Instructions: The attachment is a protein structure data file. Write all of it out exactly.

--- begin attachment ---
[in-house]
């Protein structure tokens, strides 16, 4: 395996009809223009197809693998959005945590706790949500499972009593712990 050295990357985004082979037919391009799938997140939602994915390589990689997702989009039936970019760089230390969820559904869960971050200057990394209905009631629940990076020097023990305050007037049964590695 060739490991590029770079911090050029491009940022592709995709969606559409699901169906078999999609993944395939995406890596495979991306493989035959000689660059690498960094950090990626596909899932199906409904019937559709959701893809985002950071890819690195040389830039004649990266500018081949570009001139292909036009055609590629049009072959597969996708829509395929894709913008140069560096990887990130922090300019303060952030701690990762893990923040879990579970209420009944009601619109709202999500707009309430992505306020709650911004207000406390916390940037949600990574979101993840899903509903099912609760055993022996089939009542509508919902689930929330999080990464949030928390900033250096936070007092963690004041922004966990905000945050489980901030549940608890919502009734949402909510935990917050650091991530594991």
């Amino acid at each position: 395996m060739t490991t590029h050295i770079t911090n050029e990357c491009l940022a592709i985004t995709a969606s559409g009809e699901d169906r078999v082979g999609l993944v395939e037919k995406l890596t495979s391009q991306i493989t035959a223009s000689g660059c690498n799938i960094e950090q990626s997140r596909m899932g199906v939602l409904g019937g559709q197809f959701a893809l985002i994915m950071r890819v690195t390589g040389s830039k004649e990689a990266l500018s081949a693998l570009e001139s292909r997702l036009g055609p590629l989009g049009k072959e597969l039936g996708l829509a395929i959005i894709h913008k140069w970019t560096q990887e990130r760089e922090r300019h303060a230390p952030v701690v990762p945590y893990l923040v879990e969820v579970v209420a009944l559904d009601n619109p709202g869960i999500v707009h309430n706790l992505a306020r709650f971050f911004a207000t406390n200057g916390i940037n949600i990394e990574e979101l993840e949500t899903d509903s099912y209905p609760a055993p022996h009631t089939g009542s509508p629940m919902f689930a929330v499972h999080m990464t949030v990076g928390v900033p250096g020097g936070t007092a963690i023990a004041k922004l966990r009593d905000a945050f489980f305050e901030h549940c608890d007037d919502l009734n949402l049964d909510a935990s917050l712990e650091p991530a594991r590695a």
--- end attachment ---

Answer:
[in-house]
């Protein structure tokens, strides 16, 4: 395996009809223009197809693998959005945590706790949500499972009593712990 050295990357985004082979037919391009799938997140939602994915390589990689997702989009039936970019760089230390969820559904869960971050200057990394209905009631629940990076020097023990305050007037049964590695 060739490991590029770079911090050029491009940022592709995709969606559409699901169906078999999609993944395939995406890596495979991306493989035959000689660059690498960094950090990626596909899932199906409904019937559709959701893809985002950071890819690195040389830039004649990266500018081949570009001139292909036009055609590629049009072959597969996708829509395929894709913008140069560096990887990130922090300019303060952030701690990762893990923040879990579970209420009944009601619109709202999500707009309430992505306020709650911004207000406390916390940037949600990574979101993840899903509903099912609760055993022996089939009542509508919902689930929330999080990464949030928390900033250096936070007092963690004041922004966990905000945050489980901030549940608890919502009734949402909510935990917050650091991530594991």
């Amino acid at each position: 395996m060739t490991t590029h050295i770079t911090n050029e990357c491009l940022a592709i985004t995709a969606s559409g009809e699901d169906r078999v082979g999609l993944v395939e037919k995406l890596t495979s391009q991306i493989t035959a223009s000689g660059c690498n799938i960094e950090q990626s997140r596909m899932g199906v939602l409904g019937g559709q197809f959701a893809l985002i994915m950071r890819v690195t390589g040389s830039k004649e990689a990266l500018s081949a693998l570009e001139s292909r997702l036009g055609p590629l989009g049009k072959e597969l039936g996708l829509a395929i959005i894709h913008k140069w970019t560096q990887e990130r760089e922090r300019h303060a230390p952030v701690v990762p945590y893990l923040v879990e969820v579970v209420a009944l559904d009601n619109p709202g869960i999500v707009h309430n706790l992505a306020r709650f971050f911004a207000t406390n200057g916390i940037n949600i990394e990574e979101l993840e949500t899903d509903s099912y209905p609760a055993p022996h009631t089939g009542s509508p629940m919902f689930a929330v499972h999080m990464t949030v990076g928390v900033p250096g020097g936070t007092a963690i023990a004041k922004l966990r009593d905000a945050f489980f305050e901030h549940c608890d007037d919502l009734n949402l049964d909510a935990s917050l712990e650091p991530a594991r590695a």